McLaughlin accepting "tall poppy" parity criticism
Supercars superstar Scott McLaughlin says he's come to terms with "tall poppy" criticism that's being directed his way during the ongoing Ford Mustang parity saga.
The reigning champion is on a seemingly unstoppable march to a second title, grabbing his 11th and 12th wins of the season in Darwin as he became the first driver to secure the Top End's elusive Triple Crown.
He now has more than a round's worth of points up his sleeve, with a 319-point gap back to teammate Fabian Coulthard.
There has been an element of controversy to his dominance, however, thanks to the introduction of the Mustang.
The car has sparked an ongoing parity debate, which has included three in-season adjustments from Supercars' technical department, the latest of which was an aero tweak for the Holden Commodore on the eve of the Darwin round.
Having admitted back in May that he was frustrated by the parity debate, McLaughlin reckons he's now come to terms with the idea that some factions of the fan base will question his dominant form.
He also says the backlash is a sign of passion from Supercars fans, which is actually a positive for the sport.
"I've got so used to it now," McLaughlin. "Whatever you do, there’s always going to be someone kicking you down. It’s the tall poppy thing.
"You've just got to push on as a team, work hard with what you got. There’s always going to be negative somewhere.
"That’s what builds the passion in the sport. That’s why it’s great that the Holden fans might boo me or boo our team, because that means we've got good support from the whole series.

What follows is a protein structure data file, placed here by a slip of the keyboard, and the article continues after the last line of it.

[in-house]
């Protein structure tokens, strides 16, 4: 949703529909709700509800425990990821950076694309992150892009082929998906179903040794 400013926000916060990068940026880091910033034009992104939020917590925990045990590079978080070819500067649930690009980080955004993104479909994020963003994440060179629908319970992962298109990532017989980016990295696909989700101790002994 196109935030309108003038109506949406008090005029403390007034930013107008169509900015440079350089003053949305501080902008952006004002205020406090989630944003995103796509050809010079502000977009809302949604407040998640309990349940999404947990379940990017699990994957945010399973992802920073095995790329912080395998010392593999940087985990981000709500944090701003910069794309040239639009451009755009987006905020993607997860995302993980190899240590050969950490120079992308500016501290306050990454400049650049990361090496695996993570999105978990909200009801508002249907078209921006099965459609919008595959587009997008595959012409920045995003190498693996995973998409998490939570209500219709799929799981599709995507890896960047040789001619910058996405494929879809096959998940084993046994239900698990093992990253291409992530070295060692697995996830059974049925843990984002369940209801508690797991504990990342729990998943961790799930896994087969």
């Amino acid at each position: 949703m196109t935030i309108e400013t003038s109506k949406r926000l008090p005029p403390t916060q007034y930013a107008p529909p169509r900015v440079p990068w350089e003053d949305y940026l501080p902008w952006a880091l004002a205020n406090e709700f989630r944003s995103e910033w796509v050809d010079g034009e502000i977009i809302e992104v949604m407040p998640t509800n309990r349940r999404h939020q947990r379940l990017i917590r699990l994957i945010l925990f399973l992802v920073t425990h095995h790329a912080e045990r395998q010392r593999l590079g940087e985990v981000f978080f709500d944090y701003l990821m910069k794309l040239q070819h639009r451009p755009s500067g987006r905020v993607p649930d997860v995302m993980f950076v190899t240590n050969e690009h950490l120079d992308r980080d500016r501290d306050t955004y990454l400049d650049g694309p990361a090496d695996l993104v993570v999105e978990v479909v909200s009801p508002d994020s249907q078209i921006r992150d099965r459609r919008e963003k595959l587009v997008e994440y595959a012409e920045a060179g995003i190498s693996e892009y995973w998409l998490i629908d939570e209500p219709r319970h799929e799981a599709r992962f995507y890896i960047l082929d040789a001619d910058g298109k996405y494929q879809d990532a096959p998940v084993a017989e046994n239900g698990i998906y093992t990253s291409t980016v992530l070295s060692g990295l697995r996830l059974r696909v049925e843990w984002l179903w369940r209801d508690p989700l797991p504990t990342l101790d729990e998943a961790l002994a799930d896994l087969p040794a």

"And one day, those Holden guys will come back, and it’ll be awesome. Whether you’re getting cheered or booed, it’s a good thing because the sport’s popular."
When asked to expand on where he felt the criticism has been coming from, McLaughlin highlighted both social media and pre-race driver parades.
"There’s a bit on social media," he said. "There’s the Holden fans. I’ve seen bits and pieces, [but there's] nothing crazy.
"Obviously the team is copping a fair spray thinking we have an advantage or whatever. People don’t believe that we can be good as a squad. So, you just see bits and pieces on social media.
"[There are] little things on the driver parade, people yelling out like bits and pieces. Like I said, it’s passion, and we need it in our sport.
"It’s there. I mean, [Jamie Whincup] has had it for 10 or so years, and all he’s done is just been the best in the business."
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